Brion to ink MOU with Fil-Canadian builders

Labor Secretary Arturo Brion is set to sign a memorandum of understanding with the Filipino-Canadian Construction Society (FCCS) for the improvement of training skills of the trainers in TESDA for the construction sector.

Amado Mercado, president of FCCS said the MOU to be sign next month would help the Philippine government in addressing the skills requirement of Filipino workers that are hoping to land a job in Canada.

The FCCS is composed of Filipino builders, contractors, electricians, plumbers, estimators and project managers based in Vancouver.

Mercado flew into Manila recently to discuss with Brion the contents of the MOU that will be signed next month in Alberta, Canada, as well as an agreement that Brion will ink with the province of Alberta.

The association would provide training for construction trainers from TESDA free of charge and all expenses paid for the group. The trainer will return to the Philippines and pass on to others the acquired construction techniques and skills.

Canada will need at least 1.9 million foreign workers in the next five to 10 years and they are looking at the Philippines to supply these demands, Administrator Rosalinda Baldoz of the Philippine Overseas Employment Administration (POEA) said.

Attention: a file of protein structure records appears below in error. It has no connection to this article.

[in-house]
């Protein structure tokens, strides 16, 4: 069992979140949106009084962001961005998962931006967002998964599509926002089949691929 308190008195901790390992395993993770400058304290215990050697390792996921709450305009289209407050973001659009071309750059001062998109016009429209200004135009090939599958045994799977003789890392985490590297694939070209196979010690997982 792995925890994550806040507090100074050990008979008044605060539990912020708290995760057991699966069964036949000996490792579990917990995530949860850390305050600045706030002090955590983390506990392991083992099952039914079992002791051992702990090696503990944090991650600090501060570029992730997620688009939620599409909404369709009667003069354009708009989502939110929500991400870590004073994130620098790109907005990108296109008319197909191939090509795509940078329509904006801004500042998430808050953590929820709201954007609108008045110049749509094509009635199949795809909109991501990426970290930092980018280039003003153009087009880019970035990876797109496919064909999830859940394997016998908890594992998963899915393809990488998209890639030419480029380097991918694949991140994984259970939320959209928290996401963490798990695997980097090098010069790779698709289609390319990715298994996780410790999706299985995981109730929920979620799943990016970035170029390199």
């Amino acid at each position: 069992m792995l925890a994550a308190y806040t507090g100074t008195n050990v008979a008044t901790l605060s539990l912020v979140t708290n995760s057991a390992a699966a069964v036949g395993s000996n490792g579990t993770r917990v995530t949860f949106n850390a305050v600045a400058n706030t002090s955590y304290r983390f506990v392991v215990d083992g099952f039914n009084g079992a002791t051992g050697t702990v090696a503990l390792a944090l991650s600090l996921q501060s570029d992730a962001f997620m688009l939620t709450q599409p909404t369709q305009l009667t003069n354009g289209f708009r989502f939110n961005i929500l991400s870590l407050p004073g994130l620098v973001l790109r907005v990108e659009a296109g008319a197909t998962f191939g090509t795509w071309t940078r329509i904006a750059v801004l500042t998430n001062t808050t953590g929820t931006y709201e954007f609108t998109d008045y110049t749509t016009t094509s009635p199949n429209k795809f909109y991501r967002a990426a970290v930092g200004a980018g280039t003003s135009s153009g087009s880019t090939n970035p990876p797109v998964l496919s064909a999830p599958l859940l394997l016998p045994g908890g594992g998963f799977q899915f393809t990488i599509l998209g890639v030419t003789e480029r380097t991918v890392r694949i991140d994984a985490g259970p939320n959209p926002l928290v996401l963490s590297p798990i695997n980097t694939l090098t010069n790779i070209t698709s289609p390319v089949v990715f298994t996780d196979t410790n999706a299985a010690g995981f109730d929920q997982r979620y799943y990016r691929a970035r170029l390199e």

Canada needs engineers, plumbers, welders, meat cutters, butcher, nurses, caregivers, as well as hotel staff.

Data from the POEA indicated that in 2007, about 9,000 Filipinos were deployed to Canada and the number could swell to 30,000 in 2012, when the Canadians will host the Winter Olympics.

FCCS has collaborated with the Multicultural Helping House Society to identify skilled immigrants needing mentorship, job leads and to provide apprenticeship to those who are interested in developing expertise in construction trades.

Last month, Brion forged an MOU with the province of Manitoba for the possible deployment of Filipino workers there. - GMANews.TV

Canada’s high demand for workers makes illegal recruiters active - consultant

MANILA, Philippines - Expect illegal recruiters to be more active in the provinces to look for victims by offering them quick departures and easy payment schemes for Canada employment.

The warning was issued Sunday by recruitment consultant Emmanuel Geslani. He advised job applicants to be very cautious with people posing as recruiters of workers for Canada.